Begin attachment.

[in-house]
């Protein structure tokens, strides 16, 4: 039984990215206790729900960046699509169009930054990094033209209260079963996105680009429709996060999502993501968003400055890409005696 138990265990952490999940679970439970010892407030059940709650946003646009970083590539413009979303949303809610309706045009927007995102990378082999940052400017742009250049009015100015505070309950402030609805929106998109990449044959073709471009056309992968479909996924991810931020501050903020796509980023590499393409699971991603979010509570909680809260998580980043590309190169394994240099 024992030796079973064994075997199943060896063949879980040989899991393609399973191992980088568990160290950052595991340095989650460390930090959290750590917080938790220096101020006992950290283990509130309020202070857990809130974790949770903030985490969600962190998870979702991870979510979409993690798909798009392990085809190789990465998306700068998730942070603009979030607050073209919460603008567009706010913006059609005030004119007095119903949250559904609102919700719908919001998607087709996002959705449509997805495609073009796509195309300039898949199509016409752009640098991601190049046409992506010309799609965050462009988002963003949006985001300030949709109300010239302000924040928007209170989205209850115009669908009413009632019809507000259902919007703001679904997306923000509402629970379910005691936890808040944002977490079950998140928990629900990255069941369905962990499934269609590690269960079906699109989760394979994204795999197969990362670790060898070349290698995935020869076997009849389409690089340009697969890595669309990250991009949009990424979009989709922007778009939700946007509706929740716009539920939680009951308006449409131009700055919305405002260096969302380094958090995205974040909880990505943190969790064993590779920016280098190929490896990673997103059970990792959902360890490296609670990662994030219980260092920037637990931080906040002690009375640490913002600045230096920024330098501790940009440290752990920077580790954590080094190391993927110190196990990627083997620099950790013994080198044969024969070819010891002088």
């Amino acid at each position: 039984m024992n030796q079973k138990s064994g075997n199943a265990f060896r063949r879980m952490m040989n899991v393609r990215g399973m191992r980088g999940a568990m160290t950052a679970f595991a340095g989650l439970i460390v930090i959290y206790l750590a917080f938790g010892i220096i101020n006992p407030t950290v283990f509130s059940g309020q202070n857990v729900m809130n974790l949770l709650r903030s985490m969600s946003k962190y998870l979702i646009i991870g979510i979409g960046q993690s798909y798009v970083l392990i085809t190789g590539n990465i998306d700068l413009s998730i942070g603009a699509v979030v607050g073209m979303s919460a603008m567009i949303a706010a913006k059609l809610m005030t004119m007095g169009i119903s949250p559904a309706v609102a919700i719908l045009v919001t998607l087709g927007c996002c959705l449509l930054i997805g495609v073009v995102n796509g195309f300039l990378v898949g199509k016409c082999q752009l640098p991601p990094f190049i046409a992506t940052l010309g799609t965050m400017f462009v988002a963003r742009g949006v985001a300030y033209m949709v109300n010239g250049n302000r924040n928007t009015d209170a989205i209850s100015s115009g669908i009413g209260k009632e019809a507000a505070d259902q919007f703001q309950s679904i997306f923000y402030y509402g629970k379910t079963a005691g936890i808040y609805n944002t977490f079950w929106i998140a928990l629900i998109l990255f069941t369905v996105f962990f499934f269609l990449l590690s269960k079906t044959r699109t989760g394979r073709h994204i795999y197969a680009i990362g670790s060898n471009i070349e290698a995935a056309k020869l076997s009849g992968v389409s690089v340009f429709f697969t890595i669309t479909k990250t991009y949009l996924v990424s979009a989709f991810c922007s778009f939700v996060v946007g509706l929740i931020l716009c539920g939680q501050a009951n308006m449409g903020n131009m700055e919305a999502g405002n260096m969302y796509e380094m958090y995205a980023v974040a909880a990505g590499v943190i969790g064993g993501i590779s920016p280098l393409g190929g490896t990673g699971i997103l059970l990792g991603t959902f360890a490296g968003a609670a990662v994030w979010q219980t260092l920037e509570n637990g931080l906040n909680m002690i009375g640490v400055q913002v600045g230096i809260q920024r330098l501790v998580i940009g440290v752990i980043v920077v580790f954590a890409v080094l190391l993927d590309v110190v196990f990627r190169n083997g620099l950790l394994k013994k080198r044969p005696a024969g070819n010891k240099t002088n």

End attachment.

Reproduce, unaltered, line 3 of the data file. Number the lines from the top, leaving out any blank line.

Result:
């Amino acid at each position: 039984m024992n030796q079973k138990s064994g075997n199943a265990f060896r063949r879980m952490m040989n899991v393609r990215g399973m191992r980088g999940a568990m160290t950052a679970f595991a340095g989650l439970i460390v930090i959290y206790l750590a917080f938790g010892i220096i101020n006992p407030t950290v283990f509130s059940g309020q202070n857990v729900m809130n974790l949770l709650r903030s985490m969600s946003k962190y998870l979702i646009i991870g979510i979409g960046q993690s798909y798009v970083l392990i085809t190789g590539n990465i998306d700068l413009s998730i942070g603009a699509v979030v607050g073209m979303s919460a603008m567009i949303a706010a913006k059609l809610m005030t004119m007095g169009i119903s949250p559904a309706v609102a919700i719908l045009v919001t998607l087709g927007c996002c959705l449509l930054i997805g495609v073009v995102n796509g195309f300039l990378v898949g199509k016409c082999q752009l640098p991601p990094f190049i046409a992506t940052l010309g799609t965050m400017f462009v988002a963003r742009g949006v985001a300030y033209m949709v109300n010239g250049n302000r924040n928007t009015d209170a989205i209850s100015s115009g669908i009413g209260k009632e019809a507000a505070d259902q919007f703001q309950s679904i997306f923000y402030y509402g629970k379910t079963a005691g936890i808040y609805n944002t977490f079950w929106i998140a928990l629900i998109l990255f069941t369905v996105f962990f499934f269609l990449l590690s269960k079906t044959r699109t989760g394979r073709h994204i795999y197969a680009i990362g670790s060898n471009i070349e290698a995935a056309k020869l076997s009849g992968v389409s690089v340009f429709f697969t890595i669309t479909k990250t991009y949009l996924v990424s979009a989709f991810c922007s778009f939700v996060v946007g509706l929740i931020l716009c539920g939680q501050a009951n308006m449409g903020n131009m700055e919305a999502g405002n260096m969302y796509e380094m958090y995205a980023v974040a909880a990505g590499v943190i969790g064993g993501i590779s920016p280098l393409g190929g490896t990673g699971i997103l059970l990792g991603t959902f360890a490296g968003a609670a990662v994030w979010q219980t260092l920037e509570n637990g931080l906040n909680m002690i009375g640490v400055q913002v600045g230096i809260q920024r330098l501790v998580i940009g440290v752990i980043v920077v580790f954590a890409v080094l190391l993927d590309v110190v196990f990627r190169n083997g620099l950790l394994k013994k080198r044969p005696a024969g070819n010891k240099t002088n």